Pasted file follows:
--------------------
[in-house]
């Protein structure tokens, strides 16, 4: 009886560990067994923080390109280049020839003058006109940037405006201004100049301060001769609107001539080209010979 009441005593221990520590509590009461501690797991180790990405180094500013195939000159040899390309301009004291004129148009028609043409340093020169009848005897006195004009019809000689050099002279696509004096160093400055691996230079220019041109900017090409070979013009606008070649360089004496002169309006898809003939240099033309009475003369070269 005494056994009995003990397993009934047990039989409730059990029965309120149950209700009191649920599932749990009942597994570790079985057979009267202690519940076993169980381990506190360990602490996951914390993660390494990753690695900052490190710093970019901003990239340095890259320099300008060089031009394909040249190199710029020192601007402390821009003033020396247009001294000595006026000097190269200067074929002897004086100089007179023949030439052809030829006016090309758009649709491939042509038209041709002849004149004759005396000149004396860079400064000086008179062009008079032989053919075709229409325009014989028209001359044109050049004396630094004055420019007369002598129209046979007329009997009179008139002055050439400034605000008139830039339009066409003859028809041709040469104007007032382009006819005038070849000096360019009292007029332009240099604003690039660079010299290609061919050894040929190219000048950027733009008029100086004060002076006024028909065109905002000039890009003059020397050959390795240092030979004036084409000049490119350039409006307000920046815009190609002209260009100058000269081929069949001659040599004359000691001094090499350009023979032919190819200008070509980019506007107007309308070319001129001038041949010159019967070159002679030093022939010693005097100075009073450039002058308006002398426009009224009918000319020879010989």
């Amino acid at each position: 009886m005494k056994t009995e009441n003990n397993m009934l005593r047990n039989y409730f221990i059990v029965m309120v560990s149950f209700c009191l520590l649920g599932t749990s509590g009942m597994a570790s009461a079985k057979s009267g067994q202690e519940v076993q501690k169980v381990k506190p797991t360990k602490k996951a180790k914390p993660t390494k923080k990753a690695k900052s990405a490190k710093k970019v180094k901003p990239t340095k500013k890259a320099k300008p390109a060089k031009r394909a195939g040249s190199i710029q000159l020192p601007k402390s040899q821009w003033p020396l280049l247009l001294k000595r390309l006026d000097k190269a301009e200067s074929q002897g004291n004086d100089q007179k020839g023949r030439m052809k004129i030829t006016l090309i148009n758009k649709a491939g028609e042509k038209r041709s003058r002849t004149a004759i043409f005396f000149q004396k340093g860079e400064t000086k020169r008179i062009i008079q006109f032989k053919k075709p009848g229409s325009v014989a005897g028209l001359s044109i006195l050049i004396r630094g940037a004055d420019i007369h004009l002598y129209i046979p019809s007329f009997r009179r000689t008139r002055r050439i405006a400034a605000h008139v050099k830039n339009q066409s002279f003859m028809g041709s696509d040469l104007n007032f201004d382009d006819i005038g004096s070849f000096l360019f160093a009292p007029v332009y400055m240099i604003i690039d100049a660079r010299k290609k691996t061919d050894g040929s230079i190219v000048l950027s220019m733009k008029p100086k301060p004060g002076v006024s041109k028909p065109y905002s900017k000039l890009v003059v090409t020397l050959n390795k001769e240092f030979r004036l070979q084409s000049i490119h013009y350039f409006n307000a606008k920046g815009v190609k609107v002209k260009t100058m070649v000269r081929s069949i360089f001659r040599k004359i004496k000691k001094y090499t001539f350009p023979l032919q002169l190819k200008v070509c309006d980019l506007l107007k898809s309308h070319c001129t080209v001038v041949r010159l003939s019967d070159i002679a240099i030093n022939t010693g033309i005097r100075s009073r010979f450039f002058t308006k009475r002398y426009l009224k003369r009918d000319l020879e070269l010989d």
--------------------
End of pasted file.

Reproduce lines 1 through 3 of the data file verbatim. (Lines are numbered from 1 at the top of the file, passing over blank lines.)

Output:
[in-house]
């Protein structure tokens, strides 16, 4: 009886560990067994923080390109280049020839003058006109940037405006201004100049301060001769609107001539080209010979 009441005593221990520590509590009461501690797991180790990405180094500013195939000159040899390309301009004291004129148009028609043409340093020169009848005897006195004009019809000689050099002279696509004096160093400055691996230079220019041109900017090409070979013009606008070649360089004496002169309006898809003939240099033309009475003369070269 005494056994009995003990397993009934047990039989409730059990029965309120149950209700009191649920599932749990009942597994570790079985057979009267202690519940076993169980381990506190360990602490996951914390993660390494990753690695900052490190710093970019901003990239340095890259320099300008060089031009394909040249190199710029020192601007402390821009003033020396247009001294000595006026000097190269200067074929002897004086100089007179023949030439052809030829006016090309758009649709491939042509038209041709002849004149004759005396000149004396860079400064000086008179062009008079032989053919075709229409325009014989028209001359044109050049004396630094004055420019007369002598129209046979007329009997009179008139002055050439400034605000008139830039339009066409003859028809041709040469104007007032382009006819005038070849000096360019009292007029332009240099604003690039660079010299290609061919050894040929190219000048950027733009008029100086004060002076006024028909065109905002000039890009003059020397050959390795240092030979004036084409000049490119350039409006307000920046815009190609002209260009100058000269081929069949001659040599004359000691001094090499350009023979032919190819200008070509980019506007107007309308070319001129001038041949010159019967070159002679030093022939010693005097100075009073450039002058308006002398426009009224009918000319020879010989």
């Amino acid at each position: 009886m005494k056994t009995e009441n003990n397993m009934l005593r047990n039989y409730f221990i059990v029965m309120v560990s149950f209700c009191l520590l649920g599932t749990s509590g009942m597994a570790s009461a079985k057979s009267g067994q202690e519940v076993q501690k169980v381990k506190p797991t360990k602490k996951a180790k914390p993660t390494k923080k990753a690695k900052s990405a490190k710093k970019v180094k901003p990239t340095k500013k890259a320099k300008p390109a060089k031009r394909a195939g040249s190199i710029q000159l020192p601007k402390s040899q821009w003033p020396l280049l247009l001294k000595r390309l006026d000097k190269a301009e200067s074929q002897g004291n004086d100089q007179k020839g023949r030439m052809k004129i030829t006016l090309i148009n758009k649709a491939g028609e042509k038209r041709s003058r002849t004149a004759i043409f005396f000149q004396k340093g860079e400064t000086k020169r008179i062009i008079q006109f032989k053919k075709p009848g229409s325009v014989a005897g028209l001359s044109i006195l050049i004396r630094g940037a004055d420019i007369h004009l002598y129209i046979p019809s007329f009997r009179r000689t008139r002055r050439i405006a400034a605000h008139v050099k830039n339009q066409s002279f003859m028809g041709s696509d040469l104007n007032f201004d382009d006819i005038g004096s070849f000096l360019f160093a009292p007029v332009y400055m240099i604003i690039d100049a660079r010299k290609k691996t061919d050894g040929s230079i190219v000048l950027s220019m733009k008029p100086k301060p004060g002076v006024s041109k028909p065109y905002s900017k000039l890009v003059v090409t020397l050959n390795k001769e240092f030979r004036l070979q084409s000049i490119h013009y350039f409006n307000a606008k920046g815009v190609k609107v002209k260009t100058m070649v000269r081929s069949i360089f001659r040599k004359i004496k000691k001094y090499t001539f350009p023979l032919q002169l190819k200008v070509c309006d980019l506007l107007k898809s309308h070319c001129t080209v001038v041949r010159l003939s019967d070159i002679a240099i030093n022939t010693g033309i005097r100075s009073r010979f450039f002058t308006k009475r002398y426009l009224k003369r009918d000319l020879e070269l010989d």